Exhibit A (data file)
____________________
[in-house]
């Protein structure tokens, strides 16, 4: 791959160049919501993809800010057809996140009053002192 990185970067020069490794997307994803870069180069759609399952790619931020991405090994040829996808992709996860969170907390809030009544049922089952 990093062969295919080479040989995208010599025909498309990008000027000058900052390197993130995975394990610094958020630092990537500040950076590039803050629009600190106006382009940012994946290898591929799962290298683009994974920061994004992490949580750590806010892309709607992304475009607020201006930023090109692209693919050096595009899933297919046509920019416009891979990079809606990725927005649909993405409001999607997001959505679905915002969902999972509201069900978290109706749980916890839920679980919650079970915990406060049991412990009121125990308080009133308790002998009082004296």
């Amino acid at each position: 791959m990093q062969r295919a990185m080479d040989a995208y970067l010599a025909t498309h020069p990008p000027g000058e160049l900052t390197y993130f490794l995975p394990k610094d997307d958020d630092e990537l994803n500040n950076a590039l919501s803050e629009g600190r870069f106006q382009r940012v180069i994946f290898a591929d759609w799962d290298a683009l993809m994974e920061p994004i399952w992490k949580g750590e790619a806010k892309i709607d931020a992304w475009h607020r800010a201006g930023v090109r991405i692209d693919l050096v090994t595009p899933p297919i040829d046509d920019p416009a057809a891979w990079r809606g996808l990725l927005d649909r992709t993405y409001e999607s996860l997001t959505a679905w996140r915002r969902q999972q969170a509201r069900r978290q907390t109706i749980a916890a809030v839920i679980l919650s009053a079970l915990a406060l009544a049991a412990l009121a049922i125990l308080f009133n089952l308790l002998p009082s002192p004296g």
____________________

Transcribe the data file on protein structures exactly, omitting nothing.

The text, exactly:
[in-house]
């Protein structure tokens, strides 16, 4: 791959160049919501993809800010057809996140009053002192 990185970067020069490794997307994803870069180069759609399952790619931020991405090994040829996808992709996860969170907390809030009544049922089952 990093062969295919080479040989995208010599025909498309990008000027000058900052390197993130995975394990610094958020630092990537500040950076590039803050629009600190106006382009940012994946290898591929799962290298683009994974920061994004992490949580750590806010892309709607992304475009607020201006930023090109692209693919050096595009899933297919046509920019416009891979990079809606990725927005649909993405409001999607997001959505679905915002969902999972509201069900978290109706749980916890839920679980919650079970915990406060049991412990009121125990308080009133308790002998009082004296």
């Amino acid at each position: 791959m990093q062969r295919a990185m080479d040989a995208y970067l010599a025909t498309h020069p990008p000027g000058e160049l900052t390197y993130f490794l995975p394990k610094d997307d958020d630092e990537l994803n500040n950076a590039l919501s803050e629009g600190r870069f106006q382009r940012v180069i994946f290898a591929d759609w799962d290298a683009l993809m994974e920061p994004i399952w992490k949580g750590e790619a806010k892309i709607d931020a992304w475009h607020r800010a201006g930023v090109r991405i692209d693919l050096v090994t595009p899933p297919i040829d046509d920019p416009a057809a891979w990079r809606g996808l990725l927005d649909r992709t993405y409001e999607s996860l997001t959505a679905w996140r915002r969902q999972q969170a509201r069900r978290q907390t109706i749980a916890a809030v839920i679980l919650s009053a079970l915990a406060l009544a049991a412990l009121a049922i125990l308080f009133n089952l308790l002998p009082s002192p004296g």